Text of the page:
The move was seen as an effort to dull criticism that the tax hike was an authoritarian move by the president.
The government had labelled Wednesday's rally a move "to defend democracy" and many in the crowd carried banners in the blue and white colours of the national flag.
However farmers have vowed to continue with their protests, saying any congressional vote would only be for a "yes" or "no" and would not modify the exisiting tax hike.
"We don't agree with the bill the way it was sent. We are asking that it be opened up so that lawmakers can agree on changes," Eduardo Buzzi, head of one of Argentina's four big farm groups, told Reuters news agency.
Kirchner raised export taxes in early March by presidential decree, triggering a three-month standoff that has seen farmers block highways and suspend grain exports.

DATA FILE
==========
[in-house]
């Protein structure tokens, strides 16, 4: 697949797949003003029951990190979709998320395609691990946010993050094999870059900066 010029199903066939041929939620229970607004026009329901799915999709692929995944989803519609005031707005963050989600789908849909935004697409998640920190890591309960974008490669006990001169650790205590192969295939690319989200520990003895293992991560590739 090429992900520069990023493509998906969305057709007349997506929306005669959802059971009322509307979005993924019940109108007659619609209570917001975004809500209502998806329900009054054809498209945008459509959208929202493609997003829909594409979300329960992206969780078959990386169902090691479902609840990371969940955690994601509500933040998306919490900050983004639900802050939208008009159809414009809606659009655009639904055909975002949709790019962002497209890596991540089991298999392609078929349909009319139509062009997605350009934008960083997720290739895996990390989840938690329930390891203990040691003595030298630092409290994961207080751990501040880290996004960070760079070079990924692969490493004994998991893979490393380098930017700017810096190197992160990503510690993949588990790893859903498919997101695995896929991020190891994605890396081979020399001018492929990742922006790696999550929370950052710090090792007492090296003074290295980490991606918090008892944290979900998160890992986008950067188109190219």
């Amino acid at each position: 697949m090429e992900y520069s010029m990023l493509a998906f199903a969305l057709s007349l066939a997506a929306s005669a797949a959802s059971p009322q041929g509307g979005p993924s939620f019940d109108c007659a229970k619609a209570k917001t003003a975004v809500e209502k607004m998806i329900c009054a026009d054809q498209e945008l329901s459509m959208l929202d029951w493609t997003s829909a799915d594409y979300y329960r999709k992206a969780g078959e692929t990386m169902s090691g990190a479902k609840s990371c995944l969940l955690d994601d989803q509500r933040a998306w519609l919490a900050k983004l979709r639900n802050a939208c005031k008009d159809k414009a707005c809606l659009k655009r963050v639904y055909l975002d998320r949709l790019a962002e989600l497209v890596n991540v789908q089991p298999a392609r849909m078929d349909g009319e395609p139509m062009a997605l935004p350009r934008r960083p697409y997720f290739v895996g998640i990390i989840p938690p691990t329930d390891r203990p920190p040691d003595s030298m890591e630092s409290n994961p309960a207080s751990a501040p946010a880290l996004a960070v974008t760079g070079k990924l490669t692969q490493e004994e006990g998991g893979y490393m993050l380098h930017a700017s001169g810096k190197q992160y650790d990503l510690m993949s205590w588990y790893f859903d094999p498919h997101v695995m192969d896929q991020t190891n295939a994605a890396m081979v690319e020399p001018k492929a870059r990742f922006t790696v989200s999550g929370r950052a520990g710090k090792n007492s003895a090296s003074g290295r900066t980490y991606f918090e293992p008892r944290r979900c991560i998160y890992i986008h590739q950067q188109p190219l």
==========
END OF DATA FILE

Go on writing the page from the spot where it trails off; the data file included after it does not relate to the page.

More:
The Argentine president says the tax hike will help redistribute farmers' profits for the benefit of poor Argentines.
But farming groups say the taxes will make it difficult for them to reinvest any profits to continue making a living.
Protests and road blockades have led to shortages of goods like meat, oil, flour, vegetables and fuel.
Al Jazeera's Latin American editor, Lucia Newman, says that while any congressional vote on the tax issue would be tight, the president's party has a majority in both chambers of congress and Kirchner has calculated that she will probably win.
Argentina is one of the world's biggest agricultural producers, accounting for three per cent of global farm exports.
But the protests have driven soy prices to near record highs and sparked concerns of political instability in Argentina.